happy easter card purple egg flowers butterfly decoration vector illustration

The Truth About Those Dog Zoomies

by Maureen Finn, for Rover

You’ve just settled in for the night with your dog. The popcorn is popped, the movie is cued up, your blanket is tucked around you just right, and suddenly your dog begins tearing around the room like a swarm of bees is after him. He runs into the room, circles around the coffee table at full speed, then speeds off in the opposite direction, thundering down the hall and back again.

With rump tucked and back rounded, he’s running erratically, and for a moment your heartbeat speeds up—has he gone mad? But then you notice his open mouth, googly eyes, and the happy grin on his face, and you know he’s just caught a case of dog zoomies.

Also known as frenetic random activity periods, or FRAP, zoomies are an energy burst your dog just can’t contain. In what seems to be equal parts joy and pent-up energy, this dog behavior is known to affect many different dog breeds.

While most dog owners report the zoomies happening more often in young dogs, it seems to be one of those dog behaviors that crosses all boundaries of gender, age, and breed.

Zoomies are infectious fun, and if you have two or more dogs, one dog’s sudden burst of FRAP can cause the other dog(s) to join in until you have a proper stampede of crazy, wild-eyed dogs running around like they’ve lost all their senses.

It’s all fun and games until your pup takes one turn too many around the coffee table and your favorite vase falls to the floor or your popcorn catapults into the air. Thankfully, dog zoomies are usually short-lived, and with most pets, the behavior is easily curbed: a quick trip outside for some playtime can make all the difference.

Dogs Get the Zoomies Outside Too

A crisp, cool morning in fall or winter, a sunny spring day, or a long summer evening can be a perfect time to zoom around a fenced yard, or the off-leash dog park, in exuberant glee.

Sometimes a certain situation will trigger a case of the zoomies: the first snowfall of the season sends most dogs into an instant case of the zoomies, and I’ve had more than one dog get an attack of the FRAPs on beaches. There seems to be something about the soft sand that sends them into FRAP mode. And certainly, the dog park is rife with dogs getting their FRAP on.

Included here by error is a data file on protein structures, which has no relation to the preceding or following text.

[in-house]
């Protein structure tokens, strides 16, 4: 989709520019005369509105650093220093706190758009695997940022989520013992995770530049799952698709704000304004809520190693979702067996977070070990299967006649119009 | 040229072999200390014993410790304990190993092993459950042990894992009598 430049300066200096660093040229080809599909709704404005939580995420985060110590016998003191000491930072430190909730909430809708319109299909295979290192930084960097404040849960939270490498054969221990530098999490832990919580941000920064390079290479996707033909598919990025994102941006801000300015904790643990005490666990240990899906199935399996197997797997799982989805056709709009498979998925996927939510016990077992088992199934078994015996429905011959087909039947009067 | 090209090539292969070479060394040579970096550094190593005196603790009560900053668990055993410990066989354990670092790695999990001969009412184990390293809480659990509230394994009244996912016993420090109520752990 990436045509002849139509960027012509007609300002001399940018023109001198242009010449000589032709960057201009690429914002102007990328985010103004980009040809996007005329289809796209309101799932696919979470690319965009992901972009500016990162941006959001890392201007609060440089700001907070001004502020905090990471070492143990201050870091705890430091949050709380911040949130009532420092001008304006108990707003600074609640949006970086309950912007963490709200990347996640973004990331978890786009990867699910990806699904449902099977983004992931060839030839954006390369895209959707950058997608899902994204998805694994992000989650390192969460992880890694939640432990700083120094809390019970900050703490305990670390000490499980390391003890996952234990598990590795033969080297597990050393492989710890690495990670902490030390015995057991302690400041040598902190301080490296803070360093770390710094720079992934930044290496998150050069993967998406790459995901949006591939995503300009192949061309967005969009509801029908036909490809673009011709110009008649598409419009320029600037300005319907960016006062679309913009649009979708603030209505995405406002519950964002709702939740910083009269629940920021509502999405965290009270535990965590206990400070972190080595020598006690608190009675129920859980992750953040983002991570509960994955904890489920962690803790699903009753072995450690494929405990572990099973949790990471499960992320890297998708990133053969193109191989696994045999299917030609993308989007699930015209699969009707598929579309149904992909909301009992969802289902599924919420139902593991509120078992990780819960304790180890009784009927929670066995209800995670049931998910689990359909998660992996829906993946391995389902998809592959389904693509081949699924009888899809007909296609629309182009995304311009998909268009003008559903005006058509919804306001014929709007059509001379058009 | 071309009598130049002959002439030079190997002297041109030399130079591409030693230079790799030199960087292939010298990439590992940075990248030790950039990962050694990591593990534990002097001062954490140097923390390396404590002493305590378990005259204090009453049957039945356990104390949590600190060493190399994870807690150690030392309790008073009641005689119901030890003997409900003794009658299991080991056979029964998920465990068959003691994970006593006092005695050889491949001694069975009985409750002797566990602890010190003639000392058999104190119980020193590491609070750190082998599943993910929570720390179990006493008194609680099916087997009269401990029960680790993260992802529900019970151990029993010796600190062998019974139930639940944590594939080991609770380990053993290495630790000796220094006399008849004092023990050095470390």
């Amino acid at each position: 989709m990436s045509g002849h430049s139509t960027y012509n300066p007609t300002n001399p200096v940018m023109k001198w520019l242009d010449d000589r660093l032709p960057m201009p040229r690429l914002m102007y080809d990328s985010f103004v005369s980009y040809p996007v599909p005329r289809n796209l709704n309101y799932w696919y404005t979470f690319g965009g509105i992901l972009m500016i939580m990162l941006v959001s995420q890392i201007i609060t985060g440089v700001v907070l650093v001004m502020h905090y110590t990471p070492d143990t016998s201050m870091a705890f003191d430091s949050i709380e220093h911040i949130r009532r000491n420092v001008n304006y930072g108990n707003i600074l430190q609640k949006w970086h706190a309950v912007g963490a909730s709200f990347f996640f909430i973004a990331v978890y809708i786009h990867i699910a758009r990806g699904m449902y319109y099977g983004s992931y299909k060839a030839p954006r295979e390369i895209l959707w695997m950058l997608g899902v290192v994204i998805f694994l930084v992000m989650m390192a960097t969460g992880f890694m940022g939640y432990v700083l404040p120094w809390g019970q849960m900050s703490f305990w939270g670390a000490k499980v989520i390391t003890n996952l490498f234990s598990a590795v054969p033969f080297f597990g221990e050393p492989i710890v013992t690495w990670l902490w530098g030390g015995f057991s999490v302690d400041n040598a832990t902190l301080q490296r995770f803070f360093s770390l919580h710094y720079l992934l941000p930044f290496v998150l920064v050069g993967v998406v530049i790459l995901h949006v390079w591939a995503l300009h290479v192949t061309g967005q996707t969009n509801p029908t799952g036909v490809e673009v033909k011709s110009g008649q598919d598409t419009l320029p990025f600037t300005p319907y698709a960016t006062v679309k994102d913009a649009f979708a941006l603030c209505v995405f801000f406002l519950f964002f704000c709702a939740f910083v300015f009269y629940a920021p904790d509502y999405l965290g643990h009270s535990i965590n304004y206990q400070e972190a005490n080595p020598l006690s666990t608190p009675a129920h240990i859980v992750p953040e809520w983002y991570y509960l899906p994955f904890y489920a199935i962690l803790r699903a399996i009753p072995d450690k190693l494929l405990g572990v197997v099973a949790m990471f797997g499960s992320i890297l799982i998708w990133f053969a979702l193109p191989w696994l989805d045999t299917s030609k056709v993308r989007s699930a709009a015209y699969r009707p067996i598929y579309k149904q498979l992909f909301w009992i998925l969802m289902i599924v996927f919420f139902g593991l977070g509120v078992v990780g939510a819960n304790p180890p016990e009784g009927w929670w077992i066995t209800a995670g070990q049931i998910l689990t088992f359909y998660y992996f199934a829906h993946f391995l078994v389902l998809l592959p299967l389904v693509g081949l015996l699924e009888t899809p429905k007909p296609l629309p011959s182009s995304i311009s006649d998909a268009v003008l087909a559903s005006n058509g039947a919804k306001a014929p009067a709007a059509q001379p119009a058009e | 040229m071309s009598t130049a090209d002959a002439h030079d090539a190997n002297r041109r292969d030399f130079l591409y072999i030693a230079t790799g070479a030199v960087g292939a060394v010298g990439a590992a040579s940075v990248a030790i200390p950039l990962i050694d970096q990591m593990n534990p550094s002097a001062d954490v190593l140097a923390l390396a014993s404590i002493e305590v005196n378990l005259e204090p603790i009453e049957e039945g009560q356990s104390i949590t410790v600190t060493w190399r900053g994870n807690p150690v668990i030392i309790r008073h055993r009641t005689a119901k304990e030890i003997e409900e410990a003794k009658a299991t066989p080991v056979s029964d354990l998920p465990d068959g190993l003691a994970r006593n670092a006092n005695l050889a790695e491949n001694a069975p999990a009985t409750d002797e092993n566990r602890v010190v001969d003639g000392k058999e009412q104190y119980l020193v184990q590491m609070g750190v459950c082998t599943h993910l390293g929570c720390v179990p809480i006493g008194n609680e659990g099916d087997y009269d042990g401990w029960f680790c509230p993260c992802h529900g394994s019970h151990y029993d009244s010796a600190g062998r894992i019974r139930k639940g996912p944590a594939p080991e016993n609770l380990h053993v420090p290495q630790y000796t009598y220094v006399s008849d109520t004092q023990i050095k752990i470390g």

Indoor zoomies usually don’t occur more than once per day, and often it’s at the same time of day. We know our dogs are Zen masters of routine, and sometimes an evening routine (like settling in for a TV program) or bedtime ritual will trigger the need for a quick trip (or six) around the sofa.

Dog zoomies and excess energy

FRAP behavior is especially common during winter months when the weather is bad and trips outside are all about taking care of business and getting back inside where it’s warm and dry. With a new dog or puppy, this might be the first time you really notice the zoomies—all that pent-up energy comes out, and off she goes.

If your dog is having daily FRAP episodes, or even multiple episodes a day, this could be a sign she’s not getting enough exercise. A long walk every day can help tire her out, and if your outdoor space is limited, find a safe place to let her off-leash so she can run all that energy off.

Read the rest of the article and check out the fun videos at ROVER.

 

Did you like this? Share it:
0 0 votes
Article Rating
Posted by on April 15, 2021. Filed under CRITTER TALK. You can follow any responses to this entry through the RSS 2.0. You can leave a response or trackback to this entry
Back to Main Page
Subscribe
Notify of
guest

This site uses Akismet to reduce spam. Learn how your comment data is processed.

3 Comments
Newest
Oldest Most Voted
Inline Feedbacks
View all comments
Glenn Geist
1 month ago

Not as scary with small dogs. It can be hard to tell whether they’re having fun or trying to kill each other, but nobody has been hurt yet. Sometimes I wish I could join it.

Bill Formby
Bill Formby
1 month ago

My dog keeps them, except he gets the “barkies”. Rivers will be lying down about half asleep and suddenly jump up, and starts baying like the hound he is (He is a Weimaraner), growling, and barking at nothing. At least to me, it is nothing, although it may be something he senses that I don’t.

Michael John Scott
Reply to  Bill Formby
1 month ago

As we spoke my Barney and Malakai sometimes do that. It can scare the shit out of you once in a while.